US’ withdrawal no cause for celebration with Malaysia’s anti-TPPA groups

KUALA LUMPUR, Jan 31 — Although initially opposed to Malaysia joining the Trans-Pacific Partnership Agreement (TPPA), local critics are not rejoicing over the United States’ withdrawal from the 12-nation free trade deal, cautioning instead that the trade pact may be revived or survive in other forms.

Mohd Azmi Abdul Hamid, president of anti-TPPA group Persatuan Teras Pendidikan dan Kebajikan Malaysia (Teras), indicated that it was still unclear if the TPPA deal is truly called off just because the US decided to pull out.

“For me I’m not celebrating anything yet, as government has already started process of ratifying, the government have to announce what has been amended and how far we have gone, because we may have done some changes, amending policies and laws even though TPPA dysfunction.

“Now we only heard from America that it is withdrawing, but the other 11 partners they are just saying without US, it’s not workable. Have they actually dissolved it, have they actually come out with official statement of status of TPPA?” he said, questioning if the deal would dissolve on its own or if steps would have to be taken to officially dismantle it.

Noting that the agreements with the US allegedly tend to be biased towards the influential economic superpowers’ interests, he said Teras is urging the Malaysian government to stop any amendment of policies and laws in the country’s bid to bring them in line with the TPPA and to restore them to the pre-TPPA position.

Mohd Azmi also said Malaysia still has to remain on guard, predicting that the US would most likely seek out a new free trade deal with Malaysia, due to the latter’s alleged high dependence on US trade and strategic location as a possible entry point into the region.

Noting that Malaysians had successfully protested against a US-Malaysia free-trade agreement in the past, Mohd Azmi highlighted the Trump administration’s “America First” foreign policy and worried that the US may again approach Malaysia with the same framework to push for the opening up of local markets.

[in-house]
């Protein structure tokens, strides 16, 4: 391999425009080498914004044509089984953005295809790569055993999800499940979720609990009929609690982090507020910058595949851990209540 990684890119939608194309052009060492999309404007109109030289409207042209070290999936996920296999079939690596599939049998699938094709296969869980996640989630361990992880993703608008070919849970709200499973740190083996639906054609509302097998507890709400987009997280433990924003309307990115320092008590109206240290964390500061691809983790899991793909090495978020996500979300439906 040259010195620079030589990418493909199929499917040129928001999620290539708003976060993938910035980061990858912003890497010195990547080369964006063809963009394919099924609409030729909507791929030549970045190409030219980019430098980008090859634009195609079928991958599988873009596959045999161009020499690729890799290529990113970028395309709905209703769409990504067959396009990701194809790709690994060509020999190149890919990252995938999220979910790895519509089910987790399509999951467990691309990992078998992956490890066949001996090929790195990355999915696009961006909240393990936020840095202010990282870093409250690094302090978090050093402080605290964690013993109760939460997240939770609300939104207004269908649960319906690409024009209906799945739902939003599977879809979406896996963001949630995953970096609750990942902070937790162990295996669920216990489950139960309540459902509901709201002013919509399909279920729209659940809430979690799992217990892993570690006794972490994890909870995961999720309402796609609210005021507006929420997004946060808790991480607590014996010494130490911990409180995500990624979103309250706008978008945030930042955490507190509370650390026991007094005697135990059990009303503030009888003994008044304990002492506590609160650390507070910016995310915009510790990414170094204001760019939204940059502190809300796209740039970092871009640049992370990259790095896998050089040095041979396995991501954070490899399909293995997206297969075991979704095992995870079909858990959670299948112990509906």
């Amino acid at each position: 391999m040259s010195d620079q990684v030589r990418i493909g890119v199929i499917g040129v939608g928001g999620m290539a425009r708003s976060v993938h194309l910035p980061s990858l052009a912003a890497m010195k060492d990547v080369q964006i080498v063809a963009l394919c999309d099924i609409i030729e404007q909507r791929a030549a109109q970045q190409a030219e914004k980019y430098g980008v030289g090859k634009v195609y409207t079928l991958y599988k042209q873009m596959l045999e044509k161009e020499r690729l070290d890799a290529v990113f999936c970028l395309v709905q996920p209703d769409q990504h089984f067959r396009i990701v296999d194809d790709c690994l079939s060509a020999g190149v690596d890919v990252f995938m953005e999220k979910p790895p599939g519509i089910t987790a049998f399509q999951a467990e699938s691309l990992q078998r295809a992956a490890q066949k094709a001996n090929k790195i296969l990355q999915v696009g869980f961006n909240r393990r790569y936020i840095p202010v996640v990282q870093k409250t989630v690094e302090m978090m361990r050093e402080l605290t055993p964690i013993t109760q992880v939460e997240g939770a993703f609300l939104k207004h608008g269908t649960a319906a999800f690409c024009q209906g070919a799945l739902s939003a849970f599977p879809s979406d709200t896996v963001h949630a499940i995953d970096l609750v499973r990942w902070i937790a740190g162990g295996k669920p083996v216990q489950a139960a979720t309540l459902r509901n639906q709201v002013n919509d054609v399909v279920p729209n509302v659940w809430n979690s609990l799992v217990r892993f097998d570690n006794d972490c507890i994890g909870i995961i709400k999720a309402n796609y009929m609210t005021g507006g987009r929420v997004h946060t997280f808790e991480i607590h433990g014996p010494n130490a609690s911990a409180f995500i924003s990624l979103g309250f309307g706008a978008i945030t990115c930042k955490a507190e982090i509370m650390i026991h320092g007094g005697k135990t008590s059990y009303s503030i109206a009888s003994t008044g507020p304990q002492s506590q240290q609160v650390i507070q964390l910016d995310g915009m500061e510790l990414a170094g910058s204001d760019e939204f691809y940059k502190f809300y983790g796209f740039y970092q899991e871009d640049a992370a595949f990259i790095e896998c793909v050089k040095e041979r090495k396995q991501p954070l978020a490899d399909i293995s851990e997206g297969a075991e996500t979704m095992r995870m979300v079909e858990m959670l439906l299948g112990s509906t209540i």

He also shared his worry that there would again be a “non-democratic” negotiation process shutting out Malaysians despite a US trade deal’s potential impact on issues such as national interests, economic interests and Bumiputera interests.

“That’s my worry, because all these while it has never been in the open, it’s always done in secrecy, they won’t divulge any info to the public under the pretext that a deal must be done with partners with no disclosure,” he said, referring to the TPPA experience.

Five ways for TPPA to live on

The Bantah TPPA coalition’s co-founder Anas Alam Faizli said he welcomed the US withdrawal from the TPPA, but cautioned that there are over five ways in which the free trade deal could “still be alive and prove costly to Malaysia”.

He said the remaining 11 countries could proceed with the TPPA which would mean the “same cost, less benefits” while US firms benefit from the agreement’s clauses, saying that a new free trade deal between Malaysia and US was also another possibility.

He said the TPPA could also live on if its clauses were emulated by the Regional Comprehensive Economic Partnership (RCEP) that is still undergoing negotiations, or if TPPA clauses are used in new trade deals between Malaysia and TPPA countries that are currently not the former’s free trade partners. These would be Canada, Mexico, Peru and the US.

“If Malaysia wants to pursue FTA, must start from a fresh page that suit the countries involved and not by using FTA clauses,” he said, referring to free trade agreements by its acronym.

The RCEP is a proposed free trade deal that excludes the TPP’s key driver, the US, but involves Asean’s 10 member nations and the six countries which the regional body already has trade deals with: Australia, China, India, Japan, South Korea and New Zealand.

There is also the possibility of Malaysia forging ahead with TPPA clauses in the form of local laws despite the TPPA deal being cancelled, he said, adding that this will prove costly to Malaysia in issues related to copyrights, medicine, investor-state dispute settlement.

Better terms and public feedback

Mohamad Raimi Abdul Rahim, president of anti-TPPA group Angkatan Belia Islam Malaysia (Abim), said the group had from the beginning believed that the free trade deal would not materialise as it was allegedly faulty and the US president lacked support from the US Senate for it.

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